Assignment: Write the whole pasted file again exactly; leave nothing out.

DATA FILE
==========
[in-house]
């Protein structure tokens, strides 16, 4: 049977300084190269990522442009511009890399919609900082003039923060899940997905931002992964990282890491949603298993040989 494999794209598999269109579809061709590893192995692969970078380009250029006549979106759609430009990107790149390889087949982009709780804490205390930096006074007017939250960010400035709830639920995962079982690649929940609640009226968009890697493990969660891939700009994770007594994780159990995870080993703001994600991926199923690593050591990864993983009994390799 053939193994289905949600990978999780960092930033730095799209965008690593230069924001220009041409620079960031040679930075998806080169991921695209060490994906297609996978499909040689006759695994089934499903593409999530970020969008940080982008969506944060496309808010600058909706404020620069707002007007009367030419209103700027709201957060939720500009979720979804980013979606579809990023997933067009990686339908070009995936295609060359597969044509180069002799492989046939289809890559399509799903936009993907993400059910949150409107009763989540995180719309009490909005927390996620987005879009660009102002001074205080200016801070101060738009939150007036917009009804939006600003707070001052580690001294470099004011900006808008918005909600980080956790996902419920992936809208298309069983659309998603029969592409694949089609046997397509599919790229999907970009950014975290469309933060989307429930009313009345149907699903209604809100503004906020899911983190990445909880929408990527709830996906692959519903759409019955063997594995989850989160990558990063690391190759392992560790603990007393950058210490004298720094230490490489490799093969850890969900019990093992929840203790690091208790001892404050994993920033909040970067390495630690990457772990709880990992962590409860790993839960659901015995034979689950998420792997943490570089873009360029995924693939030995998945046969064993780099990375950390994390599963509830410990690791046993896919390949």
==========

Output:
[in-house]
């Protein structure tokens, strides 16, 4: 049977300084190269990522442009511009890399919609900082003039923060899940997905931002992964990282890491949603298993040989 494999794209598999269109579809061709590893192995692969970078380009250029006549979106759609430009990107790149390889087949982009709780804490205390930096006074007017939250960010400035709830639920995962079982690649929940609640009226968009890697493990969660891939700009994770007594994780159990995870080993703001994600991926199923690593050591990864993983009994390799 053939193994289905949600990978999780960092930033730095799209965008690593230069924001220009041409620079960031040679930075998806080169991921695209060490994906297609996978499909040689006759695994089934499903593409999530970020969008940080982008969506944060496309808010600058909706404020620069707002007007009367030419209103700027709201957060939720500009979720979804980013979606579809990023997933067009990686339908070009995936295609060359597969044509180069002799492989046939289809890559399509799903936009993907993400059910949150409107009763989540995180719309009490909005927390996620987005879009660009102002001074205080200016801070101060738009939150007036917009009804939006600003707070001052580690001294470099004011900006808008918005909600980080956790996902419920992936809208298309069983659309998603029969592409694949089609046997397509599919790229999907970009950014975290469309933060989307429930009313009345149907699903209604809100503004906020899911983190990445909880929408990527709830996906692959519903759409019955063997594995989850989160990558990063690391190759392992560790603990007393950058210490004298720094230490490489490799093969850890969900019990093992929840203790690091208790001892404050994993920033909040970067390495630690990457772990709880990992962590409860790993839960659901015995034979689950998420792997943490570089873009360029995924693939030995998945046969064993780099990375950390994390599963509830410990690791046993896919390949």